The EPA and other world health organizations have sounded the alarm on the dangers and health impacts of being exposed to per- and polyfluoroalkyl substances (PFASs & PFOAs) also known as the forever chemicals.
In response, federal and state regulators are adopting new water quality guidelines and laws to address these contaminants in our drinking water systems and groundwater pollution. It's a pervasive issue, as PFASs can be found in various types and over 4,700 different variations, each with at least three polyfluorinated carbon atoms.
With more than 10,000 types of PFASs introduced into products, it's no wonder that the quality of drinking water in the USA and other countries has been compromised. But what exactly are PFASs? These are fluorinated substances that contain at least one fully fluorinated methyl or methylene carbon atom. While they do not contain atoms like hydrogen, chlorine, bromine, or iodine, any chemical with a perfluorinated (CF3) or perfluorinated (CF2) component falls under the PFAS category. However, there are a few exceptions.
PFASs can be further classified into subgroups such as surfactants, perfluorosulfonic acids, perfluorooctane sulfonic acids, perfluorocarboxylic acids, and perfluorooctanoic acids (commonly referred to as PFOSs and PFOAs). These persistent organic pollutants, also known as "forever chemicals," pose a significant challenge due to their resistance to environmental degradation. As a result, they are found in humans, animals, and water supplies across the USA.
Recognizing the gravity of the situation, the ban on PFOS, PFOA, and other PFASs was initiated in 2021 with The Safe Drinking Water Act. Leading the charge, Maine became the first state in the US to implement the ban, with plans to discontinue their use in all products by 2030, unless there are no viable alternatives available. This regulatory action aims to mitigate the presence of forever chemicals and protect the population from their adverse effects.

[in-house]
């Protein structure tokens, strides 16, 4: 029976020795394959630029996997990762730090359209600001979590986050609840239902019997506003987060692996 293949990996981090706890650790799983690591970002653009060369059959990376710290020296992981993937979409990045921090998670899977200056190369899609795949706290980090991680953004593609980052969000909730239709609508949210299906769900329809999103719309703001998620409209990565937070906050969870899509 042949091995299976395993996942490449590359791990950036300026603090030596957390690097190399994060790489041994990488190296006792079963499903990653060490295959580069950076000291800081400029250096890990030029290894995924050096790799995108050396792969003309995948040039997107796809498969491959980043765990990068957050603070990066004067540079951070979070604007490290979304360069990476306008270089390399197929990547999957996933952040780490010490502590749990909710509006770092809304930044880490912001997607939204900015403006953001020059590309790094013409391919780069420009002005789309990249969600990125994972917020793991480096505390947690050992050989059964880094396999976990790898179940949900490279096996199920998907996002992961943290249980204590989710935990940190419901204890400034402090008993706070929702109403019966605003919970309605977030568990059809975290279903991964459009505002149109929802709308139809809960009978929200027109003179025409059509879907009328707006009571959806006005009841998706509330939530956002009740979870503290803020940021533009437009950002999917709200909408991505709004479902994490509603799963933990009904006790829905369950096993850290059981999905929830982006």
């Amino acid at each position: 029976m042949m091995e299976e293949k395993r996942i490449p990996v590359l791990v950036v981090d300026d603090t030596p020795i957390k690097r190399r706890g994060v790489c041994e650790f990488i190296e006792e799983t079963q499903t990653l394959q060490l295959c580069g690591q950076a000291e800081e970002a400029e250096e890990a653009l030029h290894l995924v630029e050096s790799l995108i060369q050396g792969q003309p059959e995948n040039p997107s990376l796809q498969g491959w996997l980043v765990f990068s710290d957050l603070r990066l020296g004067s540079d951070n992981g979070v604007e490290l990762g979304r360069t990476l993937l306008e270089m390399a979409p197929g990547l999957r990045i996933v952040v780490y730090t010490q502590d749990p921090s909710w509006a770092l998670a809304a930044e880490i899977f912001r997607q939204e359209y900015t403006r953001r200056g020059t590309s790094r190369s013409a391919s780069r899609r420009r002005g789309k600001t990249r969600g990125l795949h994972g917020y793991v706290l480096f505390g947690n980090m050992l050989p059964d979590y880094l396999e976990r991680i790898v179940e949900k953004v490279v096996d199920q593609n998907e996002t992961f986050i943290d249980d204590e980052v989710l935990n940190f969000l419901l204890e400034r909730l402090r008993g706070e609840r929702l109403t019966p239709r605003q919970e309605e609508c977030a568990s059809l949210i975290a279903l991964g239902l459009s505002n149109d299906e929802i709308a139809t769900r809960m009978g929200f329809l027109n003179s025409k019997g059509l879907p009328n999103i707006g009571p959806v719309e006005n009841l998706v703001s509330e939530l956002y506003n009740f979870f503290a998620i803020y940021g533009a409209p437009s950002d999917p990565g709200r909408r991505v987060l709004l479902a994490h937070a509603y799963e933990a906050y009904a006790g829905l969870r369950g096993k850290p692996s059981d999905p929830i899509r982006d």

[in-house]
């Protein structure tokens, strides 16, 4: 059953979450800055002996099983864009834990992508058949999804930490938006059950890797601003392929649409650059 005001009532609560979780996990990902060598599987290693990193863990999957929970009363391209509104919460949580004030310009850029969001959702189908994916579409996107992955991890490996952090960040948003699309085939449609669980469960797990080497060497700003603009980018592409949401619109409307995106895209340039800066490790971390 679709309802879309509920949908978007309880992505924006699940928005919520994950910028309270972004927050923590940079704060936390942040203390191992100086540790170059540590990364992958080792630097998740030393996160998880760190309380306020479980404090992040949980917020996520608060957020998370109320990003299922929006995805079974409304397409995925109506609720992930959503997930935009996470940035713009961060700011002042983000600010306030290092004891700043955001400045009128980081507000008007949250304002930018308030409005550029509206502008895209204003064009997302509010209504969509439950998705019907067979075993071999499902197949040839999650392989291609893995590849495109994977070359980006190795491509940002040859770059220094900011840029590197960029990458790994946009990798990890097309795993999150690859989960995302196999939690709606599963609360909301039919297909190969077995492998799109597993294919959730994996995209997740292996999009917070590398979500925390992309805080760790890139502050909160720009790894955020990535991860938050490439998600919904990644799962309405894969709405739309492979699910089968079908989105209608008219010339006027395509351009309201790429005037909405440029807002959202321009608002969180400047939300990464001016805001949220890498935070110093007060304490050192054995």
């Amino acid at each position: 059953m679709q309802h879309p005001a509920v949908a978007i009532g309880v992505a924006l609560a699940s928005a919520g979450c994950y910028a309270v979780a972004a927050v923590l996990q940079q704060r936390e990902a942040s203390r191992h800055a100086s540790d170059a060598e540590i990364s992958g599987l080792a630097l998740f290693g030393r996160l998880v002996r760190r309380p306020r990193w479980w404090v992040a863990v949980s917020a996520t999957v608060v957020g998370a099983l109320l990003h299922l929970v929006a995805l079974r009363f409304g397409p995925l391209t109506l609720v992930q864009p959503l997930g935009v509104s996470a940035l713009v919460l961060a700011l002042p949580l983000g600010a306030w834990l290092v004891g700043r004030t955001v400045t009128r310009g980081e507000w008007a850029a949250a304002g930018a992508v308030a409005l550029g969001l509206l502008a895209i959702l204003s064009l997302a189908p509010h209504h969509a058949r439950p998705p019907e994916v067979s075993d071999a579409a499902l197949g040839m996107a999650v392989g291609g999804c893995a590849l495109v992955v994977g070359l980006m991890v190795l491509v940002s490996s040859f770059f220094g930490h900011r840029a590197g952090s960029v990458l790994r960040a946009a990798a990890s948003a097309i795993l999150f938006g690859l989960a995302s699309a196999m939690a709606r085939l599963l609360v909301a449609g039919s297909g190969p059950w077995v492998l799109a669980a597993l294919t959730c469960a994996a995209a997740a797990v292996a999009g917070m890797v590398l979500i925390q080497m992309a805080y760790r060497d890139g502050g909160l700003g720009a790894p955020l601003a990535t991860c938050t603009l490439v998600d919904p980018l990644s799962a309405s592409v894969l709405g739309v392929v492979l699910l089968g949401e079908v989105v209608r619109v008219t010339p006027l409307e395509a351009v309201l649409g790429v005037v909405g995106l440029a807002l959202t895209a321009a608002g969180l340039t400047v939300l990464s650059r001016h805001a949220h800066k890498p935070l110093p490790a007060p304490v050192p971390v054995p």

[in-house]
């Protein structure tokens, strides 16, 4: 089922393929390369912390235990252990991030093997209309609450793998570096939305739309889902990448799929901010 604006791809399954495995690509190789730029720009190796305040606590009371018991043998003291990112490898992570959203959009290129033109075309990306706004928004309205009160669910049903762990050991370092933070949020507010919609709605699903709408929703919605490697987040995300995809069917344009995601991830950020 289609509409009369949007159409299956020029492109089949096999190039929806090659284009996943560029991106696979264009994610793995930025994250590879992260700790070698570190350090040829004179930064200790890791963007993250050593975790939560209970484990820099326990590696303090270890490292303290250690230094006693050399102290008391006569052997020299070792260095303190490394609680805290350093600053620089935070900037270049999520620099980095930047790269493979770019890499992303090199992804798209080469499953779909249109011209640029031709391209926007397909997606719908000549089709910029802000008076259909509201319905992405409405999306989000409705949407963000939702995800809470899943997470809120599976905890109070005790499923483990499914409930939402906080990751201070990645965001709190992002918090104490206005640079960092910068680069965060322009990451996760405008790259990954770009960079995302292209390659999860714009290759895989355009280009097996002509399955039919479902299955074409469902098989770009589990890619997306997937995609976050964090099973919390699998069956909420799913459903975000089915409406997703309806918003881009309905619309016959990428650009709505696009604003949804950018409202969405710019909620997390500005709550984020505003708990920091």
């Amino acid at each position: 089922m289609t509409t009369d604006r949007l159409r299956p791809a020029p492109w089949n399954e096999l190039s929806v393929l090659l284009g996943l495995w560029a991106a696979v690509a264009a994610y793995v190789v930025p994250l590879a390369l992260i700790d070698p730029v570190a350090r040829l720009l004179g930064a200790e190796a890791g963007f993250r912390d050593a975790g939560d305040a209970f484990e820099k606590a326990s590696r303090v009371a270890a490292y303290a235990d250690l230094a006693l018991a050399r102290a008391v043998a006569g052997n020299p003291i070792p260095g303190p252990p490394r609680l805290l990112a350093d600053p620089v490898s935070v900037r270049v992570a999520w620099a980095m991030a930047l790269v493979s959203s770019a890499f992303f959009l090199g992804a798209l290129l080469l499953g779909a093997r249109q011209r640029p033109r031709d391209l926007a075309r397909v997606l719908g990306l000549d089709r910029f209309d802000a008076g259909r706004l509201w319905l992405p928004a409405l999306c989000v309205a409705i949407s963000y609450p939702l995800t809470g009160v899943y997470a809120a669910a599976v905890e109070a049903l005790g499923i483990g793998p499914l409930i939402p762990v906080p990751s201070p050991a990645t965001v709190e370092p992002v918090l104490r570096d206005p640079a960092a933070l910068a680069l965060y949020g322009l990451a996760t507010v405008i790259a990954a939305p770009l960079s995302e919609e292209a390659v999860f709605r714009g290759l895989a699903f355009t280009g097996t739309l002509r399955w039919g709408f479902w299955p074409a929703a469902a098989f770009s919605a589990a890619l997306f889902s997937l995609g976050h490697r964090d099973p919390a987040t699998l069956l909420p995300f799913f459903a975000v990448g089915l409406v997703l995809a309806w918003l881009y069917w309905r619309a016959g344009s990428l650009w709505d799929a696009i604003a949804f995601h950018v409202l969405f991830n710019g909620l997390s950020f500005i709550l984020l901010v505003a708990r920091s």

When it comes to designing and selecting materials for water treatment equipment manufacturing, compliance with NSF/ANSI 61 regulations is crucial. Understanding the regulatory and construction standards required is essential to ensure the creation of safe drinking water systems. Reverse osmosis, a membrane technology, is commonly used for water filtration, alongside processes like decarbonation of carbon dioxide, degasification of hydrogen sulfide, and water filtration, which help eliminate micron particles from both potable and non-potable water.
Engineers and manufacturers in the water treatment industry often encounter NSF/ANSI 61 requirements, established by an international nonprofit organization called NSF. This organization is dedicated to public health and safety in relation to potable water systems and their components. NSF/ANSI 61 provides minimum requirements to control potential adverse human health effects resulting from contact with drinking water products and their components.
DeLoach Industries Inc., a reputable manufacturer of water treatment equipment, strictly adheres to NSF/ANSI 61 standards in its manufacturing procedures and practices. By doing so, they assure owners that their decarbonation and degasification towers, reverse osmosis systems, and ion exchange units fully comply with NSF/ANSI 61 requirements. The materials used in manufacturing, such as fiberglass, are also in accordance with these standards.
For water treatment products manufactured using fiberglass material, DeLoach Industries employs NSF/ANSI 61 resins in the fabricating process. Whether utilizing contact molded or filament wound processes, the entire component is manufactured with certified NSF/ANSI 61 resins if fiberglass resin is used. Alternatively, a suitable veil liner can be placed on the equipment or component in direct contact with the water, offering an acceptable and cost-effective alternative for fabrication.
In water treatment processes involving the removal of hydrogen sulfide or carbon dioxide, the water directly interacts with the interior walls of decarbonation or degasification towers. These towers can be constructed using stainless steel, carbon steel, or fiberglass materials. If the construction material is not fiberglass, another type of NSF/ANSI 61-compliant liner, such as rubber, polyurea, or epoxy, is utilized.
For more information on NSF/ANSI 61 requirements and how DeLoach Industries ensures compliance and removal of chemicals in water, visit their website at www.DeLoachIndustries.com. Safeguarding water quality is of paramount importance, and strict adherence to standards and the use of appropriate materials are vital steps in addressing drinking water contaminants, groundwater pollution, and maintaining compliance with water quality guidelines.